A panel of voters refused to induct Richard Seymour, now a poker player, into the Pro Football Hall of Fame this weekend. But the long-time New England Patriots defensive lineman was in attendance to witness his former team win its sixth Super Bowl since 2002.
The seven-time Pro Bowler was on the field for three of those championship games. On Saturday, he hoped to get the call from Canton letting him know he is part of the 2019 HOF class. Instead, he received a bit of “disappointment.”
Good News, Bad News
Saturday certainly wasn’t a satisfying day for Seymour. But the bitter taste quickly turned to jubilation a day later as he watched his former team again hoist the Lombardi Trophy.
A panel of voters met this weekend to select inductees for the HOF class of 2019. Chiefs tight end Tony Gonzalez and Ravens safety Ed Reed, in their first year of eligibility. were seemingly locks. And the experts were correct. Broncos cornerback Champ Bailey, also in his first year of eligibility, joined the club.
What started with an elite group of 15 potential inductees was down to 12. The list then shrunk even further when five players, including Seymour, were cut. The poker player, as always, handled it with class.
don't let today's disappointment cast a shadow on tomorrow's dreams…although my nomination bid into the HOF fell a bit short. I am forever grateful to have been nominated and a part of the process. congrats to well deserving and newly elected members.
— Richard Seymour (@BigSey93) February 2, 2019
Seymour’s former teammate, cornerback Ty Law, however, was selected. He joins the three aforementioned players, center Kevin Mawae, safety Johnny Robinson, former Broncos owner Pat Bowlen, and Dallas Cowboys executive Gil Brandt.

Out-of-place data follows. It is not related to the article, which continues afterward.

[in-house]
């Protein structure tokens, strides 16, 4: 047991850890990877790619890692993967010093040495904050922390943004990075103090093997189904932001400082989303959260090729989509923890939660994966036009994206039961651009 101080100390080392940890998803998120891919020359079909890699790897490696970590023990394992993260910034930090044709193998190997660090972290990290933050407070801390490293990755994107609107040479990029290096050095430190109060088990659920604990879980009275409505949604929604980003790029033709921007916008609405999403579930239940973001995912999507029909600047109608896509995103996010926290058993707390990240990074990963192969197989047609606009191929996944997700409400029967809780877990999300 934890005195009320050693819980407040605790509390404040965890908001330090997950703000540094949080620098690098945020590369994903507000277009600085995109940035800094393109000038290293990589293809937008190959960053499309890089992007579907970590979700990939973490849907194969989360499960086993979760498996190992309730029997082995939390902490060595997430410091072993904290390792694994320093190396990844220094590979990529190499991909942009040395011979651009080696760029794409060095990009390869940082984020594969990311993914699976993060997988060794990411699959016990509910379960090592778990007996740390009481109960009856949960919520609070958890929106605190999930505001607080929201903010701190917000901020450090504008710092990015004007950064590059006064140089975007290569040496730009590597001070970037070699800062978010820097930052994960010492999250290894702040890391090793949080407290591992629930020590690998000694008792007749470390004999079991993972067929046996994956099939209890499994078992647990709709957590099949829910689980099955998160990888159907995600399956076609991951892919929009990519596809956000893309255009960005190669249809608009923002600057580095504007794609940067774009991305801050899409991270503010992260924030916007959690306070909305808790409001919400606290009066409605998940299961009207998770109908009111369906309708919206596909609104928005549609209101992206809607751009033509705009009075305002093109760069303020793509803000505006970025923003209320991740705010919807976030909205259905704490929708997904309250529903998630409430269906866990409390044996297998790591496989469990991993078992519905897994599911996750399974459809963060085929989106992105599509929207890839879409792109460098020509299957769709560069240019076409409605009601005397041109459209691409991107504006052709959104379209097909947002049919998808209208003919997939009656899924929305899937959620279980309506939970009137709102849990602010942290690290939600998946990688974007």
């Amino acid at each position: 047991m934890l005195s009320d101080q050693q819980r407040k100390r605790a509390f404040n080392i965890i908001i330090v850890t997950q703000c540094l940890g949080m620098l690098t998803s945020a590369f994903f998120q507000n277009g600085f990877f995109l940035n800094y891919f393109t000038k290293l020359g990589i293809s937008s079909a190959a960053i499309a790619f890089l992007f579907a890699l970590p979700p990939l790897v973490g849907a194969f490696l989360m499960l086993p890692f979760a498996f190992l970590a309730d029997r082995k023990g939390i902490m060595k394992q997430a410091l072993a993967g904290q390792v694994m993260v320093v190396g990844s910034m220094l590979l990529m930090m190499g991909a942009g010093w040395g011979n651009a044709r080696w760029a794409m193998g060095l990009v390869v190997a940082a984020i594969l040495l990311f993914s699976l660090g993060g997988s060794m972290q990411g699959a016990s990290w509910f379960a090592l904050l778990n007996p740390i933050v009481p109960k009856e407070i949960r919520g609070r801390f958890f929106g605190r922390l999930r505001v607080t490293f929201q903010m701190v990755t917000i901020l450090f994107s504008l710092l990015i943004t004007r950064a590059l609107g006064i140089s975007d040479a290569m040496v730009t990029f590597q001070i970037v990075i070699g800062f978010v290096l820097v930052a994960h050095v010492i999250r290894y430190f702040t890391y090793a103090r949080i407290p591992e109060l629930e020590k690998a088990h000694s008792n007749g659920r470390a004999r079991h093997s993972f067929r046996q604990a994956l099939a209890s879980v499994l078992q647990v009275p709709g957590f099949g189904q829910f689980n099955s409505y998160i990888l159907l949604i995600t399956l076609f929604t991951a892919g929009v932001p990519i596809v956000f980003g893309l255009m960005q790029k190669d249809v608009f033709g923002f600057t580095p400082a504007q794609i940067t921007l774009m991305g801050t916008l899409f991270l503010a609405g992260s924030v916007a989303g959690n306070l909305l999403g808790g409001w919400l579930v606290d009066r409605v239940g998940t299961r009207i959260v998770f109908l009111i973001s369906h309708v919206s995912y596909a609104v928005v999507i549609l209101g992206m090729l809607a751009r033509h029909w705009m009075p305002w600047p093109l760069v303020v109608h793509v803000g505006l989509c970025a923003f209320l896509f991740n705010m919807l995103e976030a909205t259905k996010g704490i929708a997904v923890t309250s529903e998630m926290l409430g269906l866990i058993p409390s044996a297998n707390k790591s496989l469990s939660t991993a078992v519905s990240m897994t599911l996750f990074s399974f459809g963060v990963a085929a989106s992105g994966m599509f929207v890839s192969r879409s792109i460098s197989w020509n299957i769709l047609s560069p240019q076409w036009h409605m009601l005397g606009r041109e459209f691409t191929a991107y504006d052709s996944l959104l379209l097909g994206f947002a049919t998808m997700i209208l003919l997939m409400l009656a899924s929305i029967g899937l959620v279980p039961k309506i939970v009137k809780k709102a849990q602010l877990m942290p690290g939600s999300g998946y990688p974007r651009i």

After receiving the bad news, Seymour turned his attention to Sunday’s big game in Atlanta. Prior to the game, he spoke with former teammate Tom Brady in the tunnel. And then he witnessed the team he battled for from 2001-2008 defeat the Los Angeles Rams 13-3 in the lowest scoring Super Bowl in history.
Brady has been under center for each of those six titles. He’s a sure-fire first-ballot Hall of Fame selection six years after he retires. Seymour hopes when that day comes he’ll be welcoming his former quarterback to the club instead of being stuck on the sidelines.
NFL Star No Slouch on the Felt
Seymour retired from the NFL in 2012 as a seven-time Pro Bowl selection – five with New England and two in Oakland. He recorded 57.5 sacks as a combo defensive tackle/end. His true strength was as a run-stuffer, using his 310-pound frame and athleticism to clog holes.
But he was sometimes forgotten on a team full of stars, especially next to fellow tackle Vince Wilfork, who will be up for HOF induction in a few years. That may have hurt his HOF prospects, although he still has a good chance of getting in within the next few years.
Now that his football career is long over, Seymour has moved on to poker. And he’s adapted quite well. The former NFL star has over $530,000 in career cashes. That includes a third place finish in a $25,000 high roller at the 2018 PCA ($376,360).
Seymour cashed twice at the 2017 WSOP and has two small cashes on the World Poker Tour. He certainly doesn’t need to make any money playing poker. He could afford to bankroll the people who bankroll poker players. But he enjoys the game and the poker community is better for having a celebrity passionate about poker.